With only one big screen film adaptation hitting theaters in the nearly two centuries years since its literary source was originally published, it didn't seem likely that Jane Austen's acclaimed "Pride & Prejudice" would return to the cinemas any time soon. After all, despite a few TV movies and miniseries, the only theatrical version was the 1940 film starring Greer Garson and Laurence Olivier.
Now, and for no easily discernible reason, we've had the 2003 limited release film of the same name, the yet to be released, but bigger profile 2005 release (starring Keira Knightley), and between them an interesting hybrid that takes the story and has some fun with it, Indian movie style.
Yes, I'm referring to "Bride & Prejudice," a modern day updating of the classic tale that features -- among other things -- a lead actress recently labeled as the most beautiful woman in the world. If you've never heard of Aishwarya Rai, you've probably seen her in ads for L'Oreal or perhaps as the 1994 Miss World pageant winner. Then again, if you're familiar with and/or a fan of films created within the Bollywood industry -- India's answer to Hollywood -- you already know Rai as a veteran of many such films.
This American-Indian culture clash might not set the world on fire, but it will certainly introduce its inhabitants to the up and coming star who easily rises above the otherwise mediocre if lively film in which she makes her English language debut. Loosely following Austin's plot and characters, the film hops, skips and dances its way from India to London and L.A. and then back again as it tells the tale of star-crossed lovers and how their and others' opinions affect their world.
Director Gurinder Chadha -- who works from a script she co-authored with hubbie Paul Mayeda Berges -- has already delved into such cross-cultural offerings with the hit "Bend it Like Beckham." Here, she takes an interesting and commercially sound if artistically risky move by meshing the trappings of the American romantic comedy with the various elements of a typical Bollywood film. That means that in the middle of an otherwise middling rom-com, the characters suddenly break into song or full-blown musical numbers complete with colorful traditional garb, lavish production, and sometimes an enormous background cast present to add even more dancing and singing.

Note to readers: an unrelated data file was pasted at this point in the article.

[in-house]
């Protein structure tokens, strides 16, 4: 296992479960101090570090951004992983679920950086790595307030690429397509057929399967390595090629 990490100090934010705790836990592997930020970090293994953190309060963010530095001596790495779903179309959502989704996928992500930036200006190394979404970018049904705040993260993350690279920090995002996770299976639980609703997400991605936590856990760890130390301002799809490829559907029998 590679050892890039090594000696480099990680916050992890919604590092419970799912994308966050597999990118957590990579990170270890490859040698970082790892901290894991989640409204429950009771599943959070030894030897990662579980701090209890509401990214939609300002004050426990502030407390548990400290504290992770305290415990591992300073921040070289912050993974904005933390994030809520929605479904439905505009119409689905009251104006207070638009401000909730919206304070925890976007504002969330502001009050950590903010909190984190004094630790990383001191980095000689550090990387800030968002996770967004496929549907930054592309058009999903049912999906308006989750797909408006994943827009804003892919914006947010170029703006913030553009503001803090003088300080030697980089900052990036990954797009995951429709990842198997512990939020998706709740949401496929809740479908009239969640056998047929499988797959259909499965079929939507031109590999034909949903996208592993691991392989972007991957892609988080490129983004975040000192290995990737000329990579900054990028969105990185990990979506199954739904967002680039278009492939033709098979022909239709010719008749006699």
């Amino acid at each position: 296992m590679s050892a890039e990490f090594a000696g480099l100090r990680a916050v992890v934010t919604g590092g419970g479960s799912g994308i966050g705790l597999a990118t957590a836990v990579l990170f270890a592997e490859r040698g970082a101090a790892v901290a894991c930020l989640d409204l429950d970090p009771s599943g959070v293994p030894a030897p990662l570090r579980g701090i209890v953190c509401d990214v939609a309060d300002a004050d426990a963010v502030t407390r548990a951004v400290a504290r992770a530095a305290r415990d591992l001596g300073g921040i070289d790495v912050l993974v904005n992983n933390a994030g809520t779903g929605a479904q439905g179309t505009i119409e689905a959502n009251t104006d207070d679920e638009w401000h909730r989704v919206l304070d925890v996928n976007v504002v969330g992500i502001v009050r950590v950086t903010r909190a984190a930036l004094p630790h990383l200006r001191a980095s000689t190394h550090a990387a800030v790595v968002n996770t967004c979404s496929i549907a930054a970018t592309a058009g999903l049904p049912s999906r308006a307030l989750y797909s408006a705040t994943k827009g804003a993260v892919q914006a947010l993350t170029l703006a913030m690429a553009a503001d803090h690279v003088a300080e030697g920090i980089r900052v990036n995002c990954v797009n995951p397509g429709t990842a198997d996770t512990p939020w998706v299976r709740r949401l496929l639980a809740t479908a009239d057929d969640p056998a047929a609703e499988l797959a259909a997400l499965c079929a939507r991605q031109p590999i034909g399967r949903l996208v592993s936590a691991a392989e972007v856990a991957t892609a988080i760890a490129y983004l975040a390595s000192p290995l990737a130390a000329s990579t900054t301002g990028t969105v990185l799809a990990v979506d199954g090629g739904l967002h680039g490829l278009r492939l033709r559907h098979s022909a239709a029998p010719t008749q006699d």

The effect is odd and even a bit unsettling -- at least for American viewers not used to such cinematic displays or the recent resurgence of the movie musical. Yet, at the same time, it's somewhat infectiously fun in a sort of "Beach Blanket Bingo" fashion where you come to realize none of it's meant to be taken seriously.
And that's a good thing since the story -- despite its origins -- is mediocre at best, the acting sometimes forced when not weak or way over the top, and the direction -- notwithstanding the staged musical numbers -- is a bit of a letdown for Chadha following the far superior "Beckham."
That said, Rai is certainly a sight for sore eyes and clearly makes the film that much easier to watch. It's hard to say what sort of career she might end up having in Hollywood, but her performance here shows she has the potential, especially when one considers the lightweight material with which she must work.
Martin Henderson ("Torque," "The Ring") isn't as successful playing opposite her, although I'll bet some viewers will nevertheless still find him dreamy. Anupam Kher returns to work with Chadha again playing the father figure, Nadira Babbar is too shrill and too much of a caricature playing the "marry them off" mother figure to be as funny as intended, while Namrata Shirodkar is fine playing one of their daughters.
The foreigners are embodied by Naveen Andrews ("The English Patient," "Might Joe Young") as her potential suitor, Indira Varma as his snooty sister and Marsha Mason ("Chapter Two," "The Goodbye Girl") briefly appearing as the Queen "Rhymes with Witch" character. The real outsider, however, is the culturally transformed, Indian expatriate played by Nitin Ginatra ("Secrets & Lies," "Truly, Madly, Deeply") who envisions himself as a now Americanized player living the American dream.
Following the romantic comedy formula to a T -- while keeping in line with many of the Bollywood film "rules" (such as no kissing but lots of sultry dancing) -- the film is a slightly enjoyable diversion that's short on story or interesting characters, but somewhat long on unexpected, sheer goofiness. "Bride & Prejudice" won't likely win over Austen fans, but it's mindlessly entertaining enough to warrant a look.